Automotive News Europe reports that Toyota is set to debut a pair of pre-crash safety systems. The company hopes the tech will help reduce the likelihood of high-speed crashes and accidents caused by pedal misapplication. One of the systems uses millimeter-wave radar to calculate the risk of a collision. Like the Volvo City Safety technology, when the vehicle senses an impending crash, it alerts the driver with both audio and visual cues. A new brake booster can then be activated to help deliver
In recent years, Toyota vehicles have been involved in a number high-profile accidents blamed on "unintended acceleration." And whether the root cause of these incidents boils down to driver error or faulty mechanicals, Toyota is working to address the issue.
Nissan has created a new system to help reduce the likelihood of pedal misapplication. Called the Emergency Assist for Pedal Misapplication with Carpark Detection Function (catchy, huh?), the technology uses a version of the company's ingenious Around View monitor to detect if the vehicle is in a parking space. If so and there are solid object such as other vehicles or walls near by, the vehicle's cameras will automatically control acceleration and apply the brakes to prevent a collision if inap
We hate to reinforce stereotypes as much as anybody else, so we'd like to point out that the source for this story comes from the National Highway Traffic Safety Administration. With that out of the way...
Koua Fong Lee, the man who was convicted in 2006 of killing three people when his Toyota Camry struck a vehicle at a stoplight, has been acquitted of any crime. Lee served a total of two-and-a-half years in prison after his defense attorney failed to adequately show that he had been applying the brake on his vehicle the whole time. In the wake of a number of unintended acceleration claims on similar Toyota vehicles and increasing outcry for his release (including a big ABC News feature), Lee's c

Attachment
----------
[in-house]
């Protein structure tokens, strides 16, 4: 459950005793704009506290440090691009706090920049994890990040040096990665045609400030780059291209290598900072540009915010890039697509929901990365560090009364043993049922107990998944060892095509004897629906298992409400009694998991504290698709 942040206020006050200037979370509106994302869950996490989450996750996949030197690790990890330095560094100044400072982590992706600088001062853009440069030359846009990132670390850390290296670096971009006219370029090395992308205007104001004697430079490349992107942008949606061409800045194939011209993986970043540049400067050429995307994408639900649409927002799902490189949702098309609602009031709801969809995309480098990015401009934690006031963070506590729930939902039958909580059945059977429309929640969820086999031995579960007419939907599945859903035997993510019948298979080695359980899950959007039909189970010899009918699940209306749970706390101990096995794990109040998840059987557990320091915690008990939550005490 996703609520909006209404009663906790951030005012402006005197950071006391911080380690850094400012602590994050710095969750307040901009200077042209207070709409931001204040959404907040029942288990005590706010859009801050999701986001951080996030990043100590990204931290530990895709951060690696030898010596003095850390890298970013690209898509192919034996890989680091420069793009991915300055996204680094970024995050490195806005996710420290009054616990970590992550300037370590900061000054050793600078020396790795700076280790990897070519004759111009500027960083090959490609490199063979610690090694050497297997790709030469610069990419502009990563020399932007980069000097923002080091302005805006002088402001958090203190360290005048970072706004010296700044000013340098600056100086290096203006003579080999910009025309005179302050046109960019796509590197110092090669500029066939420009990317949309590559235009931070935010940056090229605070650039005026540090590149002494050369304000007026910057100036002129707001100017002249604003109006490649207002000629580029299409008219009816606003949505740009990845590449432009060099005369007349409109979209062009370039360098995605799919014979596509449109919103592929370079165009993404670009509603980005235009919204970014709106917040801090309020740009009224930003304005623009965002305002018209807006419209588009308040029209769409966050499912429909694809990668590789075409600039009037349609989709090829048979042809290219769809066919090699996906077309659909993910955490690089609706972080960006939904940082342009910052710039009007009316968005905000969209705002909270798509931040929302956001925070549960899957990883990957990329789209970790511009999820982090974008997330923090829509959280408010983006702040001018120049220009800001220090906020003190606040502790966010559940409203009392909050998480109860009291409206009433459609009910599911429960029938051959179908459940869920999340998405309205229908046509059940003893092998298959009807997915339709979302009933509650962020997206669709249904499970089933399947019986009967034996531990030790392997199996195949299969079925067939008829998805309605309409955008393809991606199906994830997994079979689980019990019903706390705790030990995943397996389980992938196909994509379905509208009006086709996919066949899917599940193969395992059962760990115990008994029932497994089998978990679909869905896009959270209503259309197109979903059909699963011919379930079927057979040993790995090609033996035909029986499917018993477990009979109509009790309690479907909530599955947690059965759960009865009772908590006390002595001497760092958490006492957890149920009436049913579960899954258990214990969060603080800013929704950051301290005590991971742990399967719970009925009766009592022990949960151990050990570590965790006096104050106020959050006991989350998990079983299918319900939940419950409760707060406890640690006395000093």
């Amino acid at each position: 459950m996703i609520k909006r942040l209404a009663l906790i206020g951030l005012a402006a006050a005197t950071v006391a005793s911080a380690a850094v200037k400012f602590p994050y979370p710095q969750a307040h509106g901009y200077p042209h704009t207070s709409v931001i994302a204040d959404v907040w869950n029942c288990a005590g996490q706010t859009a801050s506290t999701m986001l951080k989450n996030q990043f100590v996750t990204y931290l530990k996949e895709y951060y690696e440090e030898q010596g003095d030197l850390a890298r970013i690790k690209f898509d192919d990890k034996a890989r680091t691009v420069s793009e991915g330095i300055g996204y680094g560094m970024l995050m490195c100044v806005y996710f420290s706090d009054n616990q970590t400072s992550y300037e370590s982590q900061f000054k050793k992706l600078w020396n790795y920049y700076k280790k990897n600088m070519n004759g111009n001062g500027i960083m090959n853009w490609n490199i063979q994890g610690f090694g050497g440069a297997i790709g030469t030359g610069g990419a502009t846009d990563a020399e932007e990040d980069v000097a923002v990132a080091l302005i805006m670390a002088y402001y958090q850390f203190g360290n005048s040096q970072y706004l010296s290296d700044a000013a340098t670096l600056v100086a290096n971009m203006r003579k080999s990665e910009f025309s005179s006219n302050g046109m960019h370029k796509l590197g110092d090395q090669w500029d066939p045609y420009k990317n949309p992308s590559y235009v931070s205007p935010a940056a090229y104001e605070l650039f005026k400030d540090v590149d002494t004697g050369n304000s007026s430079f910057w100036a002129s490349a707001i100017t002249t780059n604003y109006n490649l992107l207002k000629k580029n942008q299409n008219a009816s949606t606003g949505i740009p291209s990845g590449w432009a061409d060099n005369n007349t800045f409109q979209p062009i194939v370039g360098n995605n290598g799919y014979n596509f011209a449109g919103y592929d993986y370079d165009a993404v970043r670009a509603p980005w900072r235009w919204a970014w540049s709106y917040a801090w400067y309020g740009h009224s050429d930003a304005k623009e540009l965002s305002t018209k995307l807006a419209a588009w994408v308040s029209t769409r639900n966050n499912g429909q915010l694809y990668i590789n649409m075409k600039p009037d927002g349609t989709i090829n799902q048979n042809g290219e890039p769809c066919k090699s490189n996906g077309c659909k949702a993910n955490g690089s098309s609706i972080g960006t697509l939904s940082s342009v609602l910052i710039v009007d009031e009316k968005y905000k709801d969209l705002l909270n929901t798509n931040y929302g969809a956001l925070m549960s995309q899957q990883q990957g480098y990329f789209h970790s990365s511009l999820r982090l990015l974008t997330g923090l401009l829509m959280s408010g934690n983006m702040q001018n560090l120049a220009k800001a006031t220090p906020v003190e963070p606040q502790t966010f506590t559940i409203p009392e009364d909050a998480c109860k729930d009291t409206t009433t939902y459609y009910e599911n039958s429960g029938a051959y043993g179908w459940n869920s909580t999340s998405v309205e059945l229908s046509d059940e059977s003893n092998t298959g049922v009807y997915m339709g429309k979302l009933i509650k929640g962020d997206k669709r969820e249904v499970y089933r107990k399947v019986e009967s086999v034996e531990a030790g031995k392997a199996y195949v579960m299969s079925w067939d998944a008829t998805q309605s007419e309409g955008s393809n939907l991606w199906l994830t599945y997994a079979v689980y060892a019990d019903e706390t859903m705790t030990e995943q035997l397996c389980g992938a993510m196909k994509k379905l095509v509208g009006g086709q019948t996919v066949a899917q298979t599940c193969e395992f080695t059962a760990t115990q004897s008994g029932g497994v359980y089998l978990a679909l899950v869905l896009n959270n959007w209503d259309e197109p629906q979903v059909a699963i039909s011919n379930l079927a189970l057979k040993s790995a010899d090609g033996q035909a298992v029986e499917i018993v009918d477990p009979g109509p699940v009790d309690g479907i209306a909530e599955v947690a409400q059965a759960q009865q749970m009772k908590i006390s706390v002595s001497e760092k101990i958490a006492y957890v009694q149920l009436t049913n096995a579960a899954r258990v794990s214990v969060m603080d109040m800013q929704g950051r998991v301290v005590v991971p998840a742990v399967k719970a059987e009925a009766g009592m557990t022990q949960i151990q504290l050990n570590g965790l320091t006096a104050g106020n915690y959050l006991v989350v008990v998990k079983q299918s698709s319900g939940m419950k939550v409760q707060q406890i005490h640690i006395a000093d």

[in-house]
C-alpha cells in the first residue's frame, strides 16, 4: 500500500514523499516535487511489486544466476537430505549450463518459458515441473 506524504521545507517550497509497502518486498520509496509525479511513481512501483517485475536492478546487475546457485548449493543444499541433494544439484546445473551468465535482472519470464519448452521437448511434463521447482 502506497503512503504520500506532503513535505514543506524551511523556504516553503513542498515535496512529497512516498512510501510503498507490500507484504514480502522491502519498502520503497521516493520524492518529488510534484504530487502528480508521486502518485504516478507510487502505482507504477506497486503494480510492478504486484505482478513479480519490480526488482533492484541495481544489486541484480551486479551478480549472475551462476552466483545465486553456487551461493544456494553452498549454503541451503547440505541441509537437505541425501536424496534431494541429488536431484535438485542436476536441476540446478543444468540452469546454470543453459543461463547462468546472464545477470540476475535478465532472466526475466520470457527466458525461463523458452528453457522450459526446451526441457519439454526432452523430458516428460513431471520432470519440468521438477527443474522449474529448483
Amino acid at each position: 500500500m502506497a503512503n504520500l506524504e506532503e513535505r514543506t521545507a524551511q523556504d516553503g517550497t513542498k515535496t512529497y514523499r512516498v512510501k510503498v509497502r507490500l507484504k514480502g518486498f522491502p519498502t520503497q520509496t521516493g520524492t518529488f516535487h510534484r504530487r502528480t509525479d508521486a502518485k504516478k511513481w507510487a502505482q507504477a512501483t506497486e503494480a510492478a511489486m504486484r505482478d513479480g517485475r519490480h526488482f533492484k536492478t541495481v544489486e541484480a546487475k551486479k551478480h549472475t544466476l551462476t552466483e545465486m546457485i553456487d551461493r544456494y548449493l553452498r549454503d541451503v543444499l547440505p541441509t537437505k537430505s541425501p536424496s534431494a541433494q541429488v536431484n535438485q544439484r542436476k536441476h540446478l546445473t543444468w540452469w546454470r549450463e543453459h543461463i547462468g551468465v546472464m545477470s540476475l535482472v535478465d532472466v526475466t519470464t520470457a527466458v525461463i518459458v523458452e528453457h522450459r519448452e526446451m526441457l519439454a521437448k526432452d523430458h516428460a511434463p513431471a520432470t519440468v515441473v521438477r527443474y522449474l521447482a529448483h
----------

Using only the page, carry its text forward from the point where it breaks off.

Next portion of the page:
A new report from the The Wall Street Journal claims that the Department of Transportation is blocking the release of National Highway Transportation Safety Administration findings on the Toyota unintended acceleration issues. According to the article, NHTSA has compiled all the relevant information and written a report on its findings, but George Pearson, the former head of the agency's recall division, says that he was told that the Transportation Department doesn't want the information releas
Toyota has officially spoken out against allegations that it planted a story in The Wall Street Journal that attributed the majority of the company's unintended acceleration woes to driver error rather than entrapped floor mats or faulty software. The Japanese company's American arm emailed a statement to Just-Auto saying that no one within Toyota has any access to the National Highway Transportation Safety Administration's research, and that no one in the government agency had reported any find
After receiving more than 3,000 reports of sudden acceleration in Toyota vehicles, the U.S. Department of Transportation has concluded that driver error was actually at fault. According to The Wall Street Journal, investigators analyzing different data recorders from Toyota vehicles found that at the time of these sudden acceleration crashes, the throttles were wide open rather and the brakes were not depressed. Thus, they have reason to believe that drivers were mistakenly stomping on the accel
In word that must have long-time Audi executives reaching for their Maalox by association, Connecticut officials are urging federal regulators to investigate allegations of 'unintended acceleration' in late-model Jeep Grand Cherokees.